Two trains are traveling toward each other on the same track, each at 60 miles per hour. When they are exactly 120 miles apart, a fly takes off from the front of one of the trains, flying toward the other train at a constant rate of 100 miles per hour. When the fly reaches the other train, it instantly changes directions and starts flying toward the other train, still at 100 miles per hour. It keeps doing this back and forth until the trains finally collide.
If you add up all the distances back and forth that the fly has travelled, how much total distance has the fly travelled when the trains finally collide?

The fly has travelled exactly 100 miles. We can figure this out using some simple math. Becuase the trains are 120 miles apart when the fly takes off, and are travelling at 60 mph each, they will collide in exactly 1 hour. This gives the fly exactly 1 hour of flying time, going at a speed of 100 miles per hour. Thus, the fly will travel 100 miles in this hour.

Three ants are sitting at the three corners of an equilateral triangle. Each ant starts randomly picks a direction and starts to move along the edge of the triangle. What is the probability that none of the ants collide?

So let’s think this through. The ants can only avoid a collision if they all decide to move in the same direction (either clockwise or anti-clockwise). If the ants do not pick the same direction, there will definitely be a collision. Each ant has the option to either move clockwise or anti-clockwise. There is a one in two chance that an ant decides to pick a particular direction. Using simple probability calculations, we can determine the probability of no collision.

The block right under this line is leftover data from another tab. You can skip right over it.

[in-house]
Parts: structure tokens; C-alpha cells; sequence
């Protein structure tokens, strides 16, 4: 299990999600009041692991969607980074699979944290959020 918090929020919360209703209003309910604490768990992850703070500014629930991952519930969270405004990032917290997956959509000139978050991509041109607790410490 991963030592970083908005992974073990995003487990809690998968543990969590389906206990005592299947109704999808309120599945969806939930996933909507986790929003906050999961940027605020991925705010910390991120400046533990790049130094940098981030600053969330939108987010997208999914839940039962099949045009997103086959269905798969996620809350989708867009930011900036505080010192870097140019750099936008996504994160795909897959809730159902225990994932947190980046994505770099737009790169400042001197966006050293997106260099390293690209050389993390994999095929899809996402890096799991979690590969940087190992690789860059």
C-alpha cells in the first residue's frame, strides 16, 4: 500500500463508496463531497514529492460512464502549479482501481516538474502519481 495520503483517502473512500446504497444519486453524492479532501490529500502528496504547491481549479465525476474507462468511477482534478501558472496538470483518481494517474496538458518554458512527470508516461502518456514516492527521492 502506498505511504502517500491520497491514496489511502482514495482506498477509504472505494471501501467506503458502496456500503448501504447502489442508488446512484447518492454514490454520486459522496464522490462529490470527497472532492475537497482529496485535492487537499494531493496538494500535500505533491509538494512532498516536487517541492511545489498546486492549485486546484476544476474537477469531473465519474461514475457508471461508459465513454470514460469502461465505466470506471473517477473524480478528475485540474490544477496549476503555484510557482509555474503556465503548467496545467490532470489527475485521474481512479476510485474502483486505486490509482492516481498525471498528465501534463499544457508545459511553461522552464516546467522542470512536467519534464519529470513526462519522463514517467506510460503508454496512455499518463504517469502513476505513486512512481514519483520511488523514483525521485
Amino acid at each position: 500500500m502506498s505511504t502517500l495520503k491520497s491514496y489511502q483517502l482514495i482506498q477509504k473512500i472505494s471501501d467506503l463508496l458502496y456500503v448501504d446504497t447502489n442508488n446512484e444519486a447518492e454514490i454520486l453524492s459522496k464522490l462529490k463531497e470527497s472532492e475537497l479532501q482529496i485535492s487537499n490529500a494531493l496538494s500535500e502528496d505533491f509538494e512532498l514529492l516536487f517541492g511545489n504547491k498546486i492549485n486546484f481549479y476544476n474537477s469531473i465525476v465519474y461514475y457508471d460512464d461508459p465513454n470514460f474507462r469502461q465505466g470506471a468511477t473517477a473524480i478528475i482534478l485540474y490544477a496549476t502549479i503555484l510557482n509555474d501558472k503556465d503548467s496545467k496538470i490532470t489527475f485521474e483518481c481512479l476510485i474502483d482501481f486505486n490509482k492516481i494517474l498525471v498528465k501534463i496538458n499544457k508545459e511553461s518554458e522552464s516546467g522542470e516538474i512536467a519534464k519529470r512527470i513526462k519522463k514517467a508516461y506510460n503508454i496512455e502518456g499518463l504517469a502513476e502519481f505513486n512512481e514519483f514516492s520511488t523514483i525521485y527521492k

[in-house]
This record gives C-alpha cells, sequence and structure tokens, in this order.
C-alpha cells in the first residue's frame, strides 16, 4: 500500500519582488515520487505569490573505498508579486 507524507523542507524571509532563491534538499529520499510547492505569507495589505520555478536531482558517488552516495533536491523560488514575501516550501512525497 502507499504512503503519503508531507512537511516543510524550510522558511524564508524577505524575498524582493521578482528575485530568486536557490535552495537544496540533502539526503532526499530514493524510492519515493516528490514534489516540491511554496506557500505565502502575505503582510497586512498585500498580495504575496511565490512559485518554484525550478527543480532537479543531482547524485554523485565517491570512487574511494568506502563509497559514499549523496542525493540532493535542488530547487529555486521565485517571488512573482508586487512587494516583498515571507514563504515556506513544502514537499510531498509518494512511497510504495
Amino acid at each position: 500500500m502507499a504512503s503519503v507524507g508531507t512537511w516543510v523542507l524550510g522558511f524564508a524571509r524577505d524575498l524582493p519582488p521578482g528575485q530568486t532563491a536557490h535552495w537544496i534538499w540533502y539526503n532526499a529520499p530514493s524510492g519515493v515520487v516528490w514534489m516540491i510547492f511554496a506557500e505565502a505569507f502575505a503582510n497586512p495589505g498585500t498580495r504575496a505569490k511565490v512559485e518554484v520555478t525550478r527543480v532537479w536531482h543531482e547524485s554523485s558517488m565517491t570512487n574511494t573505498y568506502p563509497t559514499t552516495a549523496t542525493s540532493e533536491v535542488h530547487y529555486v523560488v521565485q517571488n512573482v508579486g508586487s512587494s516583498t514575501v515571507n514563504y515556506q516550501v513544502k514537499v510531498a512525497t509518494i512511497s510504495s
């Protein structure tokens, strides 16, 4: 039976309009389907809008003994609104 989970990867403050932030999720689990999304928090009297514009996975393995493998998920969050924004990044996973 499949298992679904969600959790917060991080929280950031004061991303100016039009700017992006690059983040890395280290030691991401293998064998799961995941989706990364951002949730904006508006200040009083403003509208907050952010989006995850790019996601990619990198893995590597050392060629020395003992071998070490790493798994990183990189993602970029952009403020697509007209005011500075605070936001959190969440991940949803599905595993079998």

P(No collision) = P(All ants go in a clockwise direction) + P( All ants go in an anti-clockwise direction) = 0.5 * 0.5 * 0.5 + 0.5 * 0.5 * 0.5 = 0.25

There are 100 ants on a board that is 1 meter long, each facing either left or right and walking at a pace of 1 meter per minute.
The board is so narrow that the ants cannot pass each other; when two ants walk into each other, they each instantly turn around and continue walking in the opposite direction. When an ant reaches the end of the board, it falls off the edge.
From the moment the ants start walking, what is the longest amount of time that could pass before all the ants have fallen off the plank? You can assume that each ant has infinitely small length.

The longest amount of time that could pass would be 1 minute.
If you were looking at the board from the side and could only see the silhouettes of the board and the ants, then when two ants walked into each other and turned around, it would look to you as if the ants had walked right by each other.
In fact, the effect of two ants walking into each other and then turning around is essentially the same as two ants walking past one another: we just have two ants at that point walking in opposite directions.
So we can treat the board as if the ants are walking past each other. In this case, the longest any ant can be on the board is 1 minute (since the board is 1 meter long and the ants walk at 1 meter per minute). Thus, after 1 minute, all the ants will be off the board.